Reality TV: Why it's not so bad for Kiwi children

By Alanah Eriksen, Alanah May Eriksen

Ex-Shortland Street star Karl Burnett in the reality TV show 'Downsize  Me'. Photo / Supplied
Ex-Shortland Street star Karl Burnett in the reality TV show 'Downsize Me'. Photo / Supplied

Reality television has been accused of dumbing down the nation, but a study suggests some shows could be good for children.

Massey University PhD student Jacinta Hawkins looked at the influence of TV programmes on children's health knowledge, attitudes and behaviour.

She said programmes which featured obese people, such as The Biggest Loser, seem to be putting children off eating junk food.

"The grotesque appearance of overweight people on television is making children say 'I don't want to grow up like that'. What they see on screen is a potentially powerful influence."

The research was part of Ms Hawkins' thesis on how schools promote health.

She spoke to 92 children, aged from 7 to 13, from six Auckland primary schools to find out how they received information on nutrition and physical activity.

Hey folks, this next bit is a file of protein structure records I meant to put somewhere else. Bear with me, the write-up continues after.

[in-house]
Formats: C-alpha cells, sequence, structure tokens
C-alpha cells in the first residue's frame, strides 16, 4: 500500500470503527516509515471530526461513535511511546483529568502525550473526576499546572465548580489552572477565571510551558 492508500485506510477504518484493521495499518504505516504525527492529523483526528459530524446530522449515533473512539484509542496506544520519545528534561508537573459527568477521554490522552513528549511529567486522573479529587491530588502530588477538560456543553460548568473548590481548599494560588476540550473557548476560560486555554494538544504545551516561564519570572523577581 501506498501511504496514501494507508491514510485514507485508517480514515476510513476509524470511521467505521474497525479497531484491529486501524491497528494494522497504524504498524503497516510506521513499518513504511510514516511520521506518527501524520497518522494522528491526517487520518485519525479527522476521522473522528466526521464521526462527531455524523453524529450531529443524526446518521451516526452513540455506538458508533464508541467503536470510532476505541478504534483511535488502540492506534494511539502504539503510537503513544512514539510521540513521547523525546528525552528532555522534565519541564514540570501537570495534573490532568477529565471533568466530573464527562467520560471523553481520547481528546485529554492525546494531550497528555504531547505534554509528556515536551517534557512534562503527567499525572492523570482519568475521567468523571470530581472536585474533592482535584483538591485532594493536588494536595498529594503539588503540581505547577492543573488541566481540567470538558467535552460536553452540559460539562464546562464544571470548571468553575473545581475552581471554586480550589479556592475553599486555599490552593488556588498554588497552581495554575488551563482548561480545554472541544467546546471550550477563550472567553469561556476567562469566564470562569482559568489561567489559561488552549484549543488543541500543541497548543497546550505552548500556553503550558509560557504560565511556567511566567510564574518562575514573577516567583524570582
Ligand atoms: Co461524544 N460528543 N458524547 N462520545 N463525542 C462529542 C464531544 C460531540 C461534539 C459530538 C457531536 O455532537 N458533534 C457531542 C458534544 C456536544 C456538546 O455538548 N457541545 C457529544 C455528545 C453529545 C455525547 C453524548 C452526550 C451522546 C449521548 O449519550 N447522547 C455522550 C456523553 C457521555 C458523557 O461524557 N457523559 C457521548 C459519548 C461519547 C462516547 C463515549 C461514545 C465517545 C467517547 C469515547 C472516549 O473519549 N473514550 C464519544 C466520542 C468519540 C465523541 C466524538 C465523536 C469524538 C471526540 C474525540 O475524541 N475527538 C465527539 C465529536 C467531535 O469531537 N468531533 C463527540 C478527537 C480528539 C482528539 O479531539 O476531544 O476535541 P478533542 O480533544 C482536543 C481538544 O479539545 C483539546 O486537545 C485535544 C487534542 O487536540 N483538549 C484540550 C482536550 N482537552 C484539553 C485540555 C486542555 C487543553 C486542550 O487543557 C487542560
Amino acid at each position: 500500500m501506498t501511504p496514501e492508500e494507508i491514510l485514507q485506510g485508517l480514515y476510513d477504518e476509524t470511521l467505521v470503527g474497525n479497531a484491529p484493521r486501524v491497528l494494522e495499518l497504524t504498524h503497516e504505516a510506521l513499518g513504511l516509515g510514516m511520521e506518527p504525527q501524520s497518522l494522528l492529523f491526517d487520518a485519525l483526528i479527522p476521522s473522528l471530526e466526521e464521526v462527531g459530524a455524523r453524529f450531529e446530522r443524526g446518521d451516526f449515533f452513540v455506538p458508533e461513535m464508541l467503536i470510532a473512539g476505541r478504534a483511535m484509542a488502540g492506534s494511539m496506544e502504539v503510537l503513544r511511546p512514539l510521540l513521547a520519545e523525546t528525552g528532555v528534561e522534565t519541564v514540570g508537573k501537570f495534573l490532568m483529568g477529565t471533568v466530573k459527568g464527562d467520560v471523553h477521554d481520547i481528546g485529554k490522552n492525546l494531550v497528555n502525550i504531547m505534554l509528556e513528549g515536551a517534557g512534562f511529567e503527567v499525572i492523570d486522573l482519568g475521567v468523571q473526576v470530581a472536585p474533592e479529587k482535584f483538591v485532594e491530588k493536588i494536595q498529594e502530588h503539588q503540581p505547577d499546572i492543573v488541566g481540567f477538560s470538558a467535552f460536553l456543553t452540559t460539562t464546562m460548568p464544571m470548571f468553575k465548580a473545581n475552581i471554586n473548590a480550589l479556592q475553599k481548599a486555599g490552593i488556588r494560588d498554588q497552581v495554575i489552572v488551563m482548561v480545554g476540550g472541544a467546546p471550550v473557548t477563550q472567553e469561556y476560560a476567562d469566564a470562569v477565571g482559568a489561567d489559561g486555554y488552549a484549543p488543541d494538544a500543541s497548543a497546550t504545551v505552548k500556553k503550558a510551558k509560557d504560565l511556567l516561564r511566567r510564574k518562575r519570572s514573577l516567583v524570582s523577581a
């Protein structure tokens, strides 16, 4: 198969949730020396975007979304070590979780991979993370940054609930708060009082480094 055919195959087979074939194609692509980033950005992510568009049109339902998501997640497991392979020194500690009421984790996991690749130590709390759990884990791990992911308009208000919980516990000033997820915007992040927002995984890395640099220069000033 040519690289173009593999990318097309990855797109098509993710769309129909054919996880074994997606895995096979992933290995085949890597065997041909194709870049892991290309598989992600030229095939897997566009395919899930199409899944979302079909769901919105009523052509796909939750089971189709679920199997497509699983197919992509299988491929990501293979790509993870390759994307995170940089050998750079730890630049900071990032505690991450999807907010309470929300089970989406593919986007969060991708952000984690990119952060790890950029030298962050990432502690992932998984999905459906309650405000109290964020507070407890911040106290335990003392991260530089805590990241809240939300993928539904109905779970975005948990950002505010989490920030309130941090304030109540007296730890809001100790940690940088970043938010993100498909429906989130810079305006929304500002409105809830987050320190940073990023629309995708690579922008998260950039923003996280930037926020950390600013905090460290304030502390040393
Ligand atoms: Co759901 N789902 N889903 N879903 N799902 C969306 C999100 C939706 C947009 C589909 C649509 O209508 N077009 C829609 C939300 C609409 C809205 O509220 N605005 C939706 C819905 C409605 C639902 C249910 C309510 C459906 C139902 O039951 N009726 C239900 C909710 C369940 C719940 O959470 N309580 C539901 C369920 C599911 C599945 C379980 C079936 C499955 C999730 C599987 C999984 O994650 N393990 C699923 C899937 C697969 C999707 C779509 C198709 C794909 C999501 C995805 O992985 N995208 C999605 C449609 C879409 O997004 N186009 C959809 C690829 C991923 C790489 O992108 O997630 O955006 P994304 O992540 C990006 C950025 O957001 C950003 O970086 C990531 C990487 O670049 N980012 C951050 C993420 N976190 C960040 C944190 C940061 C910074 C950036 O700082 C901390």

Some said they learnt from television news programmes, but most mentioned reality shows such as Fat Chance, Honey We're Killing the Kids and Downsize Me.

Earlier studies had considered the effect junk-food advertising had on children, Ms Hawkins said, but messages within TV programmes had not been explored.

"Children at all six schools identified programme content, as opposed to advertising, as a source of food and physical activity messages. They are learning patterns of eating and exercise from television programmes."

The children also recognised that their parents had a role to play in shaping health behaviour.

Talking about Honey We're Killing the Kids, which shows how people will look if they continue with a lifestyle of poor diet and exercise, children said they developed attitudes from their family's habits.

One child said: "People are giving their kids way too much junk food".

Ms Hawkins said children recalled what they had seen and talked about it being the parents' responsibility to lead by example.

Auckland University child psychologist Ian Lambie said reality shows often used bright colours, sounds and language that appealed to youngsters.

"Children model off the behaviour they see from adults in real life and in the media," he said.

"They say 'Okay, if I eat a certain type of food, I will end up being a certain weight'."

- NZ Herald

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